A cleanskin wine is simply a bottle of wine from a commercial winery that for any number of reasons decides not to sell it under their own parent label. You can expect to save a considerable amount off the normal price of these wines and can on occasion be good value.
They typically show good varietal and regional characters and put the focus back on the wine buyer to say ‘I like this wine’ without any label preconception. We have all heard people say ‘x’ wine must be good because it is from ‘y’ company.
Cleanskin labels usually only show the grape varietal and the year of bottling, as well as other information required by local wine laws: alcohol content, volume, additives and standard drink information - (and recently, a select few have a short tasting note).
Cleanskin wines are typically sold at very sharp prices in full dozen cases - for home consumption, though becoming more common are cafes and bars selling them as entry-level house-wines. Sometimes the wine in question may have been a branded wine that were originally sold at a higher price and then re-labelled as a cleanskin, or they may be wines produced for the purpose of being sold as cleanskins. Consequently, the quality of various batches of cleanskin wines can vary significantly from bottling to bottling.
Cleanskin wine was introduced to Australia in the early 2000’s as a way for the wine industry to manage a large oversupply of wine, and a resulting drop in prices. As a result, wine consumption in Australia has greatly increased as of 2006. Also, the price of cleanskin wine has dropped to around or below the price of bottled beer or even bottled water. The word ‘cleanskin’ comes from the Australian term for unbranded cattle. Cleanskin wine are not exclusive to Australia and can be found and are grabbing the attention of wine buyers across the globe.
Some reasons for a clean skin wine - is an oversupply of grapes and intense competition within the industry means many producers have to find inventive ways to turn the juice into profit. The no-fuss bottles allow wine producers to quietly reduce their levels of excess stock - whether it is a prestige brand's bin end or a boutique winery forced on balancing its accounts. In many cases the wine is of good quality - also on several occasions the wine can be from a cancelled export order - that was to have a different front and back label for that intended country, so it is simply given a basic-label to be sold as a clean-skin.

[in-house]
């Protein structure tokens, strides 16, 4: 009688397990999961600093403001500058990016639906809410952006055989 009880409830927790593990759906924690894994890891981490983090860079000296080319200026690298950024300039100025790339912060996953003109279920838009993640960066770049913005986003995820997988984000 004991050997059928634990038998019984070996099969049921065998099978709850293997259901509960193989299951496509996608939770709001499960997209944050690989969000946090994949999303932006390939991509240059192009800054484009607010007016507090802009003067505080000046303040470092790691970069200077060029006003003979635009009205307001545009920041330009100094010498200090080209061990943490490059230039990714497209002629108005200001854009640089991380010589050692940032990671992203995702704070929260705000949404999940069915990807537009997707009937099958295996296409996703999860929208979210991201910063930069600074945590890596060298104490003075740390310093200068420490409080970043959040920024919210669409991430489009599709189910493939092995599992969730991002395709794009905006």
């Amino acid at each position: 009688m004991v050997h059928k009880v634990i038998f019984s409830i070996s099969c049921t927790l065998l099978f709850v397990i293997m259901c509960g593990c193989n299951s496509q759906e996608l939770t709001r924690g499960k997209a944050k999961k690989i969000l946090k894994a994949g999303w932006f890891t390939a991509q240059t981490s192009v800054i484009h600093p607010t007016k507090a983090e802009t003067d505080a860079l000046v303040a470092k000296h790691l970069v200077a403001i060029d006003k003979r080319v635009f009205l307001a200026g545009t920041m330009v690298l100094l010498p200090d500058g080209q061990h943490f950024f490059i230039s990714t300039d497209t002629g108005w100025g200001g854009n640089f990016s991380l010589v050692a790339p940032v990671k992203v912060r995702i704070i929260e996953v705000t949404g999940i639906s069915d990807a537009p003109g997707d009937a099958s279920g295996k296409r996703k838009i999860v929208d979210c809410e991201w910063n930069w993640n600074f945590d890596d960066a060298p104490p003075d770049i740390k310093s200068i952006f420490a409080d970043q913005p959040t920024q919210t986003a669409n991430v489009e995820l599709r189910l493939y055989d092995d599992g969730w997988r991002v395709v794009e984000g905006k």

Also when a winery has had trouble selling a certain line, they may package it as a cleanskin. And if they need to clear the warehouse or empty their wine tanks before the next harvest, they can do the same.
But beware, as sometimes a few companies use it as a way to clear out a blend that is not as the winemaker expected, or can be the ends of several tanks or barrels that did not make the intended label or their could have been a slight mistake during bottling (i.e. the level of sulphur, or too much exposure to oxygen and the wine will age faster than desired), so they want to have it drunk earlier than normal. But to be fair, this can happen under any known wine brand, so the only way you will know for sure is to try the cleanskin first - which is done in retail stores and even at cellar doors.
The wines are usually so cheap, a retailer is happy to open a bottle and pour a free sample taste. On the occasion where you are not able to taste it first, if you ask a few simple questions you can generally find out who made the wine, sometimes from a well-known brand that you know and trust. Especially when well-known, mass-marketed wine brands are being aggressively discounted to amazingly low prices these days. An unexpected catch with cleanskins can be if you like the wine, finding the same wine again can be difficult.